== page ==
Cinematic Lighting for Photography

 

So much goes into the making of a great film.  There is the script, the acting and the directing of course; but there are also all the great technical factors – the costumes and make-up, the set design, the special effects, and the often-overlooked lighting effects.

 

We may not think much about lighting in film, after all when it’s done right it appears effortless.  But when you watch a movie closely enough, you cannot miss how great lighting techniques add to the overall quality of a good movie.

 

Since photography is often referred to as painting with light, it seems only natural that we can apply the same techniques to still images that we use in moving pictures to produce the same dramatic effects.  Here’s a look at a few of those lighting techniques and how to apply them in your next photo shoot.

 

Photo 139099172 © Krisana Antharith – Dreamstime.com

 

Understand your light

First, it is important to understand the different kinds of light.  The main differentiator for light is hard vs. soft lighting.

 

Hard light, also called direct light, it light directly from a source that strikes the subject unfiltered – think of a light from a flash, or a bright glaring sunlight.  This light produces sharp shadows and contrasts.  Hard light is useful to produce stark conditions like the blazing sun in a desert, or to create dramatic shadows to emphasize facial features roughened with time.

 

Soft light, or diffused light, is light that has been scattered before it reaches the subject – like sunlight filtered through clouds or a light bounced off a reflective white surface.  This light produces less contrast and fewer harsh shadows.  Soft light is more appropriate for romantic scenes, or in creating an angelic setting or tone.

 

 

Focus in on the subject

Use light to emphasize the subject of the photo.  Viewers eyes will naturally be drawn to the best lit areas of an image first.  Use your strongest, main light to highlight the element or elements of a scene you want to have the most emphasis.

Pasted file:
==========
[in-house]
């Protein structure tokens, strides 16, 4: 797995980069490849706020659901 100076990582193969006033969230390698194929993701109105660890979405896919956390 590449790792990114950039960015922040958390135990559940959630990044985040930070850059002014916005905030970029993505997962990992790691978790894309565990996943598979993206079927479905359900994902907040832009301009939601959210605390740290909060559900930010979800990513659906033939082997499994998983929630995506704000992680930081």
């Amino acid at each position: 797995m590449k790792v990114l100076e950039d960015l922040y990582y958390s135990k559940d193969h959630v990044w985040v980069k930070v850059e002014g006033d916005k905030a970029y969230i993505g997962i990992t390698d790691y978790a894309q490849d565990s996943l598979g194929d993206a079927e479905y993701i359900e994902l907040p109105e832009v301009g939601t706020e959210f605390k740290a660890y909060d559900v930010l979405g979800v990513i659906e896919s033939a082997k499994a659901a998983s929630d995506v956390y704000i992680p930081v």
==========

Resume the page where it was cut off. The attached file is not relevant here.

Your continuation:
Accent lights for depth

Next add fill lights to help achieve a 3-dimensional effect in a 2-dimensional medium.  Add lights to elements in the foreground, middle ground and background to differentiate the three planes.  Add edge lighting to elements to help separate them from other objects in the scene.

 

Photo 57980969 © Safa Illustration Design  – Dreamstime.com

 

Go low and high key

Light can also induce a mood or tone in a picture.

 

High key lighting is a technique to reduce the lighting ratio – or the amount of contrast from bright to dim of the lights used – resulting in the loss of shadows and a smoothly lit scene.  The use of high key lighting produces an upbeat, angelic, or other worldliness feel.

 

Low key lighting is the opposite.  This lighting technique produces strong contrasts between the light and shadows with a sharp drop off around the subject.  In a scene, this producing a dark and foreboding effect.  Or use this technique to produce a dramatic or tension filled environment.

 

Light the scene elements

Make scenes more realistic by adding lights to elements outside of the main subject that would naturally be a light source.  Light the candles on the back table, or turn the desk lamps on to create a richer and more visually textured scene.  Add light points to a forest scene to simulate lightning bugs on a warm summer evening.  Your use of light elements is limited only by your imagination – and the more you include the more magical it will be for the viewer.

 

Photo 74385907 © Kiosea39 – Dreamstime.com

 

Light using the right light

Imitating natural light sources – like sunlight, moonlight, or street lamps – produces a more real-life scene for your images.  A soft warm light source bounce off white reflectors will give the appearance of sunlight, while adding a blue gel and turning down the intensity will feel more like a magical moonlit evening.  Shine a light through the diner window to simulate a streetlamp at night.

 

Make use of colors

All light has a color tint.  Natural sunlight is warm and causes a yellow or orange tint.  Florescent and tungsten artificial lights are cold and will produce a blue tint.  And any light can be transformed with the use of gels.  Adding contrasting colors on various elements of a scene will make them more visually differential and interesting, and will help to draw attention to them.

 

 

Add dramatic textures

Add texture to your lights by shooting through interesting shapes to add complex light and shadow patterns.  Add vertical slats over your light to imitate widow blinds, add tree branches in your forest scenes, or shoot through a mesh grid when simulating an institution or prison scene.

 

Use the shadows

While we often look into the light for the subject of a scene, making shadows a great place to hide things in plain sight.  Tuck your hidden messages or demons into the shadows and challenge the viewer to find your secrets.  Shoot the dark side of a subject by capturing the shadows at play as opposed to the brightly lit side.

 

Try these techniques the next time you are looking to add a cinematic feel to your images and take your pictures to the movies.

 

 

Author Bio

 

Karen Foley is a freelance photographer,  videographer and writer who loves to share her passion for her art with others and contributes often to the Dreamstime.com photography community.  See more of her work at karenfoleyphotography.com.

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